More burn injuries are occurring in kitchens during pandemic. Thanksgiving may see a rise in these accidents.

Holly Koscinski used to like to multitask, until one evening last March when she was watching “The Great British Bake Off,” boiling water for pasta with Alfredo sauce and cleaning the microwave over her gas stove. As she leaned forward, her shirt went up in flames, and when she tried to pull it off, her arm caught fire, leading to third-degree burns over nearly one-fifth of her body. She spent the next 17 days in an intensive care unit.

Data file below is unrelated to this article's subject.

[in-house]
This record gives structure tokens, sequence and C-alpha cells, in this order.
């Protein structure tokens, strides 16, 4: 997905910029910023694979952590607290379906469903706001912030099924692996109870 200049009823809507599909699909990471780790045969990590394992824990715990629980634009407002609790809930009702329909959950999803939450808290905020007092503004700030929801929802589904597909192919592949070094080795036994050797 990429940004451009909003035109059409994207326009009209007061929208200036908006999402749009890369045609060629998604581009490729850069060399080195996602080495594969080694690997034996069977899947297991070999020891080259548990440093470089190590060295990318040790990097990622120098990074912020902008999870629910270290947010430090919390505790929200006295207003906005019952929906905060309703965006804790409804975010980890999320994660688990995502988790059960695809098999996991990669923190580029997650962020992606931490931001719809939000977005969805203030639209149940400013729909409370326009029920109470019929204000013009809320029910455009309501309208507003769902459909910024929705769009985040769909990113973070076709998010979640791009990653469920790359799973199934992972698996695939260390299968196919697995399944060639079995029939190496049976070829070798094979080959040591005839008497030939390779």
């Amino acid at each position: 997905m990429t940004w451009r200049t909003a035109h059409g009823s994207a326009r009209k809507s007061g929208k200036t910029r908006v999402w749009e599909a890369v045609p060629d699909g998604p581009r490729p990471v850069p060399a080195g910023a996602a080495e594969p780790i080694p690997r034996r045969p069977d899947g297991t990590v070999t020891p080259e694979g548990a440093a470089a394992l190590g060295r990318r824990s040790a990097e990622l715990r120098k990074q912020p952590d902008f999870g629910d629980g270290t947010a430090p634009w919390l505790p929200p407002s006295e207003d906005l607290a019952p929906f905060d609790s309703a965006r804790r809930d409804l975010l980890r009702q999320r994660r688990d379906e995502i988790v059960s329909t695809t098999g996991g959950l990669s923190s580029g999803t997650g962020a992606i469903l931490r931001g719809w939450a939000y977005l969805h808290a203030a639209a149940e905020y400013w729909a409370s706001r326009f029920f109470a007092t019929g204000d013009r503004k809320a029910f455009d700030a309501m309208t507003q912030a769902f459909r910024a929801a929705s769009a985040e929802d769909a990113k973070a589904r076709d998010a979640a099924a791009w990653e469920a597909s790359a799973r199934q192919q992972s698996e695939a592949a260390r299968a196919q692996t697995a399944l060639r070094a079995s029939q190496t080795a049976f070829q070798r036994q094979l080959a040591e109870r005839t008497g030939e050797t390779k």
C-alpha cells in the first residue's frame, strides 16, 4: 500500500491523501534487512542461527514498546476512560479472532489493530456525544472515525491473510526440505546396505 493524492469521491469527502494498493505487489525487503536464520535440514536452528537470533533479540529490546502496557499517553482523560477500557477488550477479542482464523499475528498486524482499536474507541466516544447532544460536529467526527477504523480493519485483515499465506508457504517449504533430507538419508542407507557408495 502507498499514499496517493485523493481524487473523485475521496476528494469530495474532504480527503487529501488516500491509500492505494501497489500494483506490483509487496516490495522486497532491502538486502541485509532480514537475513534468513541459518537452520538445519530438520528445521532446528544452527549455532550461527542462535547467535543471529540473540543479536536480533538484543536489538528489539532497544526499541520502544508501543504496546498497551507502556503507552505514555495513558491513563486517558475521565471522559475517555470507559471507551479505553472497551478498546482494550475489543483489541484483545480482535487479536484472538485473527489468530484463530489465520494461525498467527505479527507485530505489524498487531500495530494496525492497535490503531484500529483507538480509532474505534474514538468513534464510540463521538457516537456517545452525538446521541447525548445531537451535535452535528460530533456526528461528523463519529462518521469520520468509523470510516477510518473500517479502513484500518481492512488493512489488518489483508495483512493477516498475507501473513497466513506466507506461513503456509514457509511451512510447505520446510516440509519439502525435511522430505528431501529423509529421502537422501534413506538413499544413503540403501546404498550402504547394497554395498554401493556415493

Today, Koscinski, a 42-year-old elementary school speech therapist, hopes she can be a cautionary tale for friends and neighbors in her small town of Yerington, Nev.

It’s good timing. For much of the pandemic, while Instagram feeds have filled with “stress baking” photos of sourdough bread and cakes, burn units have filled up with injured cooks.

From Sacramento to Washington, D.C., and even as far away as Israel and Australia, more people have been spending more time in their kitchens, resulting in more fires and burns.

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